Oil and gas shale production economics are creating an era of low cost energy in the US. But how do you decide if drilling one well is any more profitable than drilling another well next door or in a different basin? Just like with any other investment opportunity you compare net present values (NPV) and internal rates of return IRR). Today we continue our rundown of shale production financial return calculations with a review of variable production costs and NPV.
In the first episode in this series (see Drilling) we discussed “unconventional resources” and conventional hydrocarbon drilling then reviewed the technologies developed by the late George Mitchell and his team to produce unconventional shale resources. In the second episode (see Shale Production Economics – Part 2 – Drilling and Completion Costs) we introduced the eight input factors for our model of production economics and provided example values for drilling and completion costs. In part 3 we explained four techniques to forecast initial production (IP), decline rate and estimated ultimate recovery (EUR) for a shale gas well (see Shale Production Economics Part 3 – Estimating Well Production). These production parameters determine the rate of return for a well. Unconventional shale wells are characterized by high IP rates and rapid decline rates,but the high early production rate provides drillers with a rapid return on their investment, which makes these plays so attractive.
In this series we are modeling the economics of shale production with reference to a specific example – the Haynesville Shale. We use the Haynesville because it is a dry gas formation, meaning that only natural gas (“mostly methane”) is produced. That allows us to model the production economics without having to delve into the complexities associated with wet gas (including NGL) or combined crude and gas liquids. These liquid hydrocarbons are, of course very important to many US shale plays today, but once you understand the economic returns on a dry gas well then the liquids produced from wet gas or oil wells can be viewed as an additional uplift dimension to the basic model.
In this fourth episode we will look at the variable production costs associated with drilling and producing a shale gas well. Together with our earlier analysis of fixed costs (drilling and completion) as well as production estimates, we will then have the data we need to calculate NPV and IRR. These measures facilitate economic comparisons between different wells.
Variable Production Costs
Well drilling and completion are fixed costs of production. Once the well is producing gas, there are a number of variable operating costs. These variable costs may be broadly grouped into two buckets - operating expenses and royalties and taxes. Conceptually these are all expenses directly associated with operating the well, are generally variable, and are thus quantified on a per produced volume basis in $/MMcfd. In the Haynesville formation, our analysis indicates that typical operating costs are about $0.80/MMcfd.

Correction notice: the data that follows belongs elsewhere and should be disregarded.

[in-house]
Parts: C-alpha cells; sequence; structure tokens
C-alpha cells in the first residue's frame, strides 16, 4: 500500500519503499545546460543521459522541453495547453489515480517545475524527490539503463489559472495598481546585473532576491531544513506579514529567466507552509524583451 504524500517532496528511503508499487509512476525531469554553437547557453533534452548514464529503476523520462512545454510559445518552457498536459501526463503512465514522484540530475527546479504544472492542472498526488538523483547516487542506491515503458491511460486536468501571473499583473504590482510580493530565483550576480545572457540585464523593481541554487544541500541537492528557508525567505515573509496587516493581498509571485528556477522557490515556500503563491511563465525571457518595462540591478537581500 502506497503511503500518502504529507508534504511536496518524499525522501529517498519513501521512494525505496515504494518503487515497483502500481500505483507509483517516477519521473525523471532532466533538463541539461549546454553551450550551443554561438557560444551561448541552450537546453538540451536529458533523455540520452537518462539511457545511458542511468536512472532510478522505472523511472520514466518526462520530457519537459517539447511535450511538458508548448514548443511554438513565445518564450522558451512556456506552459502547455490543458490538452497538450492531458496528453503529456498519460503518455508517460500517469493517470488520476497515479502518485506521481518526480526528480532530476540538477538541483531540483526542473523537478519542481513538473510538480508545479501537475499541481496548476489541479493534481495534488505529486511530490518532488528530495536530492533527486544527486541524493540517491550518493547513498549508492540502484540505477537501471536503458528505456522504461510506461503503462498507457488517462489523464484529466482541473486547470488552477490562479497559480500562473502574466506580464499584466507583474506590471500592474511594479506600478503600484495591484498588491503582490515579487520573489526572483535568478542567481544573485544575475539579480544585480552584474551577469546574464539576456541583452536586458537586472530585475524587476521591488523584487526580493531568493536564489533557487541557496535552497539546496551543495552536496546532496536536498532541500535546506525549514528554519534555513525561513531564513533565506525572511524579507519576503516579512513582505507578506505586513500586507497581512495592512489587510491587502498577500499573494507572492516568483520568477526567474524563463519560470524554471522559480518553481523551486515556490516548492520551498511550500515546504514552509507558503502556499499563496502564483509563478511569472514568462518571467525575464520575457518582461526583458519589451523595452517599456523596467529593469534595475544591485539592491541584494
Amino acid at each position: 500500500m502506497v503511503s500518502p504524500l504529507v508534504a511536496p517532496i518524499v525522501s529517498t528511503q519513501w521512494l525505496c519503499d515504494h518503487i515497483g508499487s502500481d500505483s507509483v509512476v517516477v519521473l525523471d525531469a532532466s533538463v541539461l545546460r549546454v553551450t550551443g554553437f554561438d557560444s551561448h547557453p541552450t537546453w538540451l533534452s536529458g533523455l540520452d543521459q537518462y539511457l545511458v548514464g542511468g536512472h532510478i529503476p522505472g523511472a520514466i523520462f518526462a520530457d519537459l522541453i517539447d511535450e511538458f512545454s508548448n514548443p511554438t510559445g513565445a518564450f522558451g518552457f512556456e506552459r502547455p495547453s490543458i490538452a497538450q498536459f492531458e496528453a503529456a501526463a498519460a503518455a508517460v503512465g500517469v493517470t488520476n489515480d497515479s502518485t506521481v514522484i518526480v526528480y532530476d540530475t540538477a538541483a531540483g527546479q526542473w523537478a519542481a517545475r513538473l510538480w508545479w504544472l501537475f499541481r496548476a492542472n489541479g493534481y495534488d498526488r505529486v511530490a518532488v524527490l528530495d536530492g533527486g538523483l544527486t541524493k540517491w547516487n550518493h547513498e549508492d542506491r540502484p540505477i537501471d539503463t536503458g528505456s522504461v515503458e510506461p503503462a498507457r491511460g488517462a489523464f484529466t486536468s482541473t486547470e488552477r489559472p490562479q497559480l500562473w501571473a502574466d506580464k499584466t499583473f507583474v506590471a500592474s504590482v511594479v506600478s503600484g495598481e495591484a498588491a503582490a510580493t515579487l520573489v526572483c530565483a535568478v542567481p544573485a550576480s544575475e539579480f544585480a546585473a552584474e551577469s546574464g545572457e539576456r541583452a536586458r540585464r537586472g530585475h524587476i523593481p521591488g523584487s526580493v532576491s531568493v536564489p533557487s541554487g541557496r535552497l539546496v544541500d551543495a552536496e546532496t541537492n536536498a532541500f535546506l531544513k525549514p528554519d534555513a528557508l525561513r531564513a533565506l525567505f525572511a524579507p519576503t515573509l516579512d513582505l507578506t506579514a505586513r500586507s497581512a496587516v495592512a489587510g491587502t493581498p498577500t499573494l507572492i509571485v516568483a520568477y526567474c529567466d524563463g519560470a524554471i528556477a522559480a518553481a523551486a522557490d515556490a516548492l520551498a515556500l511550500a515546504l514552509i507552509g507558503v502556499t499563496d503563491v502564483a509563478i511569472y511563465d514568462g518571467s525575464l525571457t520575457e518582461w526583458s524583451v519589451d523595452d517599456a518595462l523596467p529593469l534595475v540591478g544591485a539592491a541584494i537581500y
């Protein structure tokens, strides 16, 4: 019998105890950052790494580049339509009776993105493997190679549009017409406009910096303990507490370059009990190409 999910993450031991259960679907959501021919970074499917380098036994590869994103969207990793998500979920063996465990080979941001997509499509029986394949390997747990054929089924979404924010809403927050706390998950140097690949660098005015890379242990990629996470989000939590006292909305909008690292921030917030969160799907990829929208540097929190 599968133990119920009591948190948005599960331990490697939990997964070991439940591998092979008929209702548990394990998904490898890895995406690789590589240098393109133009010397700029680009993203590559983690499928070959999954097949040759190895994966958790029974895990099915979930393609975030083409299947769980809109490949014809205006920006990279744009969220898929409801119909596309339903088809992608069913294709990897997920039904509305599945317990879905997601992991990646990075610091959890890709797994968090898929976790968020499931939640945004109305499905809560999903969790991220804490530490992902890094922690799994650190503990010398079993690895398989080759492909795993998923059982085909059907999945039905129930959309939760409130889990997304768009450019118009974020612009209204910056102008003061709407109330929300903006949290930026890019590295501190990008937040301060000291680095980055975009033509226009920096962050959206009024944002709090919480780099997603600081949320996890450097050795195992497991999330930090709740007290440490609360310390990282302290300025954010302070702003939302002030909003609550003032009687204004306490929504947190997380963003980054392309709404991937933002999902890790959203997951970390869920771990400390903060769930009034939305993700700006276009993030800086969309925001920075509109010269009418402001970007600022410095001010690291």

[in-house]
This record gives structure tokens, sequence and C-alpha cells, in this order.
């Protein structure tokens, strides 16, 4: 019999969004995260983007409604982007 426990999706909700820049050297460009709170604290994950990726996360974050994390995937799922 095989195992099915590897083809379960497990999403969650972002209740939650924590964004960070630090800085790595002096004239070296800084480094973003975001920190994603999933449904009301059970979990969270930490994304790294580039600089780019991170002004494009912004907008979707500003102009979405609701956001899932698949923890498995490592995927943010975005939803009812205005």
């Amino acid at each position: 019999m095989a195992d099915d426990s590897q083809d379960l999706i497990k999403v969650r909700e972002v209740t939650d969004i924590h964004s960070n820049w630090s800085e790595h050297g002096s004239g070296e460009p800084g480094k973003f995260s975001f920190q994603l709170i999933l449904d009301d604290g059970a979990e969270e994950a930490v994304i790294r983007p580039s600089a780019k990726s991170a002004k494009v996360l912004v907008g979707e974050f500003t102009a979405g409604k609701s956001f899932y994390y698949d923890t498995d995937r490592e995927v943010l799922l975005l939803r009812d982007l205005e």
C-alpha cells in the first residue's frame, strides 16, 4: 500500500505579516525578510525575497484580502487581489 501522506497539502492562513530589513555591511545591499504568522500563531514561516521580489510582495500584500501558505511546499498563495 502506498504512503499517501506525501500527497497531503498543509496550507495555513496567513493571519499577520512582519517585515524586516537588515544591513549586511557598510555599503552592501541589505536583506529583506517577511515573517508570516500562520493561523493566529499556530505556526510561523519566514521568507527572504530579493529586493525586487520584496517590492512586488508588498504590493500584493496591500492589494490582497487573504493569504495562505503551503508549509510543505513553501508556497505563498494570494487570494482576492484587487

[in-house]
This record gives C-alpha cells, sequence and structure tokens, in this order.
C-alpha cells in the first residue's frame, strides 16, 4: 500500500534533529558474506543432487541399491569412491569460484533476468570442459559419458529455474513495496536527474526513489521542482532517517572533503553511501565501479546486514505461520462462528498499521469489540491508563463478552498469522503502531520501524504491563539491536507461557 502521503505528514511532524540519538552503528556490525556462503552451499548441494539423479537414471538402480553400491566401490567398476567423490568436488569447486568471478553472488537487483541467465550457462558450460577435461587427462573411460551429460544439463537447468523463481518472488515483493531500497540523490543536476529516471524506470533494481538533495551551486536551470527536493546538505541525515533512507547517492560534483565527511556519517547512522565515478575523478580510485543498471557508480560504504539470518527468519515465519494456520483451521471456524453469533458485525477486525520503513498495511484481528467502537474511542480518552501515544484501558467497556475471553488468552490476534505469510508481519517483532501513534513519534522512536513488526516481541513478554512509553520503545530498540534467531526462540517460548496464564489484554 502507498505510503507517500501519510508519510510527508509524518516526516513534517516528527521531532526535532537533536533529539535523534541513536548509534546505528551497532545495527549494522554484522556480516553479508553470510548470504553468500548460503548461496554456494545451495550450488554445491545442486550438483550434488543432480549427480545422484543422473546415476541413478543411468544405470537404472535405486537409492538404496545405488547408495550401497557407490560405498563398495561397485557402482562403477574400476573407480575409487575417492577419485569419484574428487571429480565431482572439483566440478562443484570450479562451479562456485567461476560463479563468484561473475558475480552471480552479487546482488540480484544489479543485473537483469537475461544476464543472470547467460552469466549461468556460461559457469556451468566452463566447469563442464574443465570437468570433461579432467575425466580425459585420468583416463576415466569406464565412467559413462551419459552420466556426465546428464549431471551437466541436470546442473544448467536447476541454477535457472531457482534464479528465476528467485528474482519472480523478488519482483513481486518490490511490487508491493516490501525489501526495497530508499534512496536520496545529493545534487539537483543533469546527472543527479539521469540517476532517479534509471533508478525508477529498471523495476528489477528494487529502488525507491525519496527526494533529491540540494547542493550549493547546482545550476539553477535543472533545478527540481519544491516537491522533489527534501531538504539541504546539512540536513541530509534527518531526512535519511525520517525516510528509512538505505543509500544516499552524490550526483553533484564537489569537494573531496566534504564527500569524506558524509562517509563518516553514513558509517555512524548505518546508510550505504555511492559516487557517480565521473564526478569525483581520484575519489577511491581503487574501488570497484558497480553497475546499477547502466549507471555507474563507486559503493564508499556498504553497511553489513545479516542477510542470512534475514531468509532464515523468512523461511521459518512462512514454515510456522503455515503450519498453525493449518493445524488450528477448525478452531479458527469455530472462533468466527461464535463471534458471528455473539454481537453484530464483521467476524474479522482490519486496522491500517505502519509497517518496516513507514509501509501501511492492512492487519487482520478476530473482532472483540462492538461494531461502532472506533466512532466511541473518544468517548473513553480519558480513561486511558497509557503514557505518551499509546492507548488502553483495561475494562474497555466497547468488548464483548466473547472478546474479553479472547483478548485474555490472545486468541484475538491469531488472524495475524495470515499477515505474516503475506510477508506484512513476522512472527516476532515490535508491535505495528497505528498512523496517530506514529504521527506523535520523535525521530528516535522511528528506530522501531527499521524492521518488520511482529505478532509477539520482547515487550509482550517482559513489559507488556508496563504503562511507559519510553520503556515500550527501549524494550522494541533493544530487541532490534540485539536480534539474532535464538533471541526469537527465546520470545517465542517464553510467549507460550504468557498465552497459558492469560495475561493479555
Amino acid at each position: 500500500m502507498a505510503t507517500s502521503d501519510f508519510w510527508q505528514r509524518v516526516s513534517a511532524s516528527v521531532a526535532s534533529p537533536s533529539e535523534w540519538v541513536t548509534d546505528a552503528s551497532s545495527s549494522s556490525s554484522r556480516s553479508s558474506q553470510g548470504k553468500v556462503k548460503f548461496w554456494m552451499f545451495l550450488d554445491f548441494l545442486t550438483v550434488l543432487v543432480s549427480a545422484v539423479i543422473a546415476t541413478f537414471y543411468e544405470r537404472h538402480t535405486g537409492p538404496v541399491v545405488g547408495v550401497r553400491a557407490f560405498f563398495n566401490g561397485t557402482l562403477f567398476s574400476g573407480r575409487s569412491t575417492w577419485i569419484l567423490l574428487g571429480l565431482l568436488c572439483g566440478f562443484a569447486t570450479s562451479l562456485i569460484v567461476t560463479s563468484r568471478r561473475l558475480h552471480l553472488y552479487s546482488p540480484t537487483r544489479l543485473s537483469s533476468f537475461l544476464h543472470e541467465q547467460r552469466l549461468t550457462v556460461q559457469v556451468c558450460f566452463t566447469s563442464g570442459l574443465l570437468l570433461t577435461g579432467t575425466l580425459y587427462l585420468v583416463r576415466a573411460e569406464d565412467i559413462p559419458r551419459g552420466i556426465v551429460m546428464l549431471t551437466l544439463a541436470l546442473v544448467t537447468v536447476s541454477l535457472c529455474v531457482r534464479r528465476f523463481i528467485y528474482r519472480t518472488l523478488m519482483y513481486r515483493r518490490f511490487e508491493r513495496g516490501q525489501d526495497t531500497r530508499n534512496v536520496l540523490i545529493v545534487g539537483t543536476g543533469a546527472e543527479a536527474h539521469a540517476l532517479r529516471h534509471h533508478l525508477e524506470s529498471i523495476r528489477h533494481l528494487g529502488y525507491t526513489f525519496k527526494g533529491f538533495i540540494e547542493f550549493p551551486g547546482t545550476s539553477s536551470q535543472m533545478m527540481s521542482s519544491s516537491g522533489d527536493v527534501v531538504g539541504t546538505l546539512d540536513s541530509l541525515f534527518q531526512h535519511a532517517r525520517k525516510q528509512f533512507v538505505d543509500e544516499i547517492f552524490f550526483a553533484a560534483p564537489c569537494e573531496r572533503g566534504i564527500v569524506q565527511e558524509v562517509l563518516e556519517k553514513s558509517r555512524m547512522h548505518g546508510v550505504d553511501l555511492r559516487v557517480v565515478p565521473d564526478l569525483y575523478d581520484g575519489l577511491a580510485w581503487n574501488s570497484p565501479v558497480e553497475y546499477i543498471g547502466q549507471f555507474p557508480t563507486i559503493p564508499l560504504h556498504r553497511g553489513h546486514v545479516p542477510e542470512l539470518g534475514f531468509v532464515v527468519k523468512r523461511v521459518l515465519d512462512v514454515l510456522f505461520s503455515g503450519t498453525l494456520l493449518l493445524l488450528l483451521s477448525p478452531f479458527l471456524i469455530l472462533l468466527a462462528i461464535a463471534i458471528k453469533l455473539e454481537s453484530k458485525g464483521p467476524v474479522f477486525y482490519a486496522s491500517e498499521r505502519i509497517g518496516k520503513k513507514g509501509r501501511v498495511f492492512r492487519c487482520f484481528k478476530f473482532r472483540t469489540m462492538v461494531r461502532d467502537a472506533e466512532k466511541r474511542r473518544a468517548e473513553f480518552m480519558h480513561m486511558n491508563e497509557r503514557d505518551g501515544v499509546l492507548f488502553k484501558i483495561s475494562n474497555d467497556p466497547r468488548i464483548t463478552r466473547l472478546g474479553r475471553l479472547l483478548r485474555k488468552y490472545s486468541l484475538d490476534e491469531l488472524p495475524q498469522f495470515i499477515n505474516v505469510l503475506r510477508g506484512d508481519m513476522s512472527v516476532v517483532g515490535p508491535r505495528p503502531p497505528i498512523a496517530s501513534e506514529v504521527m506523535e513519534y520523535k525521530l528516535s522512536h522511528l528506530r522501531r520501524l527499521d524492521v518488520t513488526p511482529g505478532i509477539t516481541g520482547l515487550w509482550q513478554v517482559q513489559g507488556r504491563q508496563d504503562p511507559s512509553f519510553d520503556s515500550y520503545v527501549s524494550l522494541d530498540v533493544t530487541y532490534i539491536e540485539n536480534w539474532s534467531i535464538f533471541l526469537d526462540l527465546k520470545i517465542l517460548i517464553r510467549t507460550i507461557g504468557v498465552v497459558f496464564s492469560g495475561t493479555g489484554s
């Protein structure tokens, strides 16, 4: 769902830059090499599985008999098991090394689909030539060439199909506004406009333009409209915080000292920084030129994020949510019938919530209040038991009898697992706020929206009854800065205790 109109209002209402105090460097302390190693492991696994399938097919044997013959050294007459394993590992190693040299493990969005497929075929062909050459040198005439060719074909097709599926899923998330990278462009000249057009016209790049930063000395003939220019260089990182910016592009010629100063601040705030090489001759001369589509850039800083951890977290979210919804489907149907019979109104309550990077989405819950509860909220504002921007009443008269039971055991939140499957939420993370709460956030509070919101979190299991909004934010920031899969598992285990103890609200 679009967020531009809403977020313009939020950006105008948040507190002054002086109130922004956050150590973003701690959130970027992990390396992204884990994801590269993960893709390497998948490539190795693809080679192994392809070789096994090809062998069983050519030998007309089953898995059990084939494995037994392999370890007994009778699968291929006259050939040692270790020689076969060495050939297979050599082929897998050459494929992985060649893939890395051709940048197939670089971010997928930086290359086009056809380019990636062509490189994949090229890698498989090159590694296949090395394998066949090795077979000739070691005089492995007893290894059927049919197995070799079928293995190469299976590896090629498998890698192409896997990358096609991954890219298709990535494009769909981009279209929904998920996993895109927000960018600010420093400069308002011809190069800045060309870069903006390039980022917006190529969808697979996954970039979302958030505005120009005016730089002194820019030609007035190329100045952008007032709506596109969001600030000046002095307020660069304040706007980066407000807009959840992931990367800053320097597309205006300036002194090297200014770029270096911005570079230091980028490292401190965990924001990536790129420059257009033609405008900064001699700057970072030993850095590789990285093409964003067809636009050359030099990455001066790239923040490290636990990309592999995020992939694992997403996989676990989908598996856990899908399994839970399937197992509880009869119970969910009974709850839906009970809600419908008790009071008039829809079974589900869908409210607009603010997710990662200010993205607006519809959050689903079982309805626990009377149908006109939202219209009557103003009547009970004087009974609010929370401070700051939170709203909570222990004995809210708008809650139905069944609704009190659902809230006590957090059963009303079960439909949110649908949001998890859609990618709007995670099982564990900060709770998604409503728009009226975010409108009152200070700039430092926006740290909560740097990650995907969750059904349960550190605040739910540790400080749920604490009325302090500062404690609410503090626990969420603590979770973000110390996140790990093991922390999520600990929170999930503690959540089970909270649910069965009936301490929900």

Operating expenses are direct costs associated with operating each individual well together with the gathering system that connects the wells to a processing plant or pipeline interconnect. We can generally split the operating expense of any well into two components as follows:
- Lease operating expenses:
- Labor cost for both the operation and the maintenance of field equipment.
- Water disposal costs: a great deal of water can be produced from the well along with natural gas. Like the flow back that occurs during hydraulic fracturing, produced water is regulated by the Environmental Protection Act (EPA) and Clean Water Act (CWA) provisions. In accordance with these regulations an operator must properly dispose of produced water.
- Fuel costs to operate wellhead equipment and pumps. Variation in fuel costs can have a significant effect on operating expenses.
- Property taxes - depending on where the lease is located, the operator may have to pay an Ad valorem tax, which is a tax on the value of the property. In this case it is the value of the equipment used to operate the well.
- Other expenses include materials and supplies used to operate the well, and insurance.
- Gathering and transportation costs:
- Pump costs to move gas from the wellhead to field treatment facilities
- Extraction of natural gas liquids (not necessary for dry gas wells like those in the Haynesville).
- Gas treatment including any combination of dehydration (removal of particulate water), removal of carbon dioxide - CO2, and sweetening (removal of hydrogen sulfide - H2S) each at a corresponding cost.
Cost of compression to move gas from gathering system and treatment facilities onto market transportation pipelines that operate at a much higher pressure than gathering systems.
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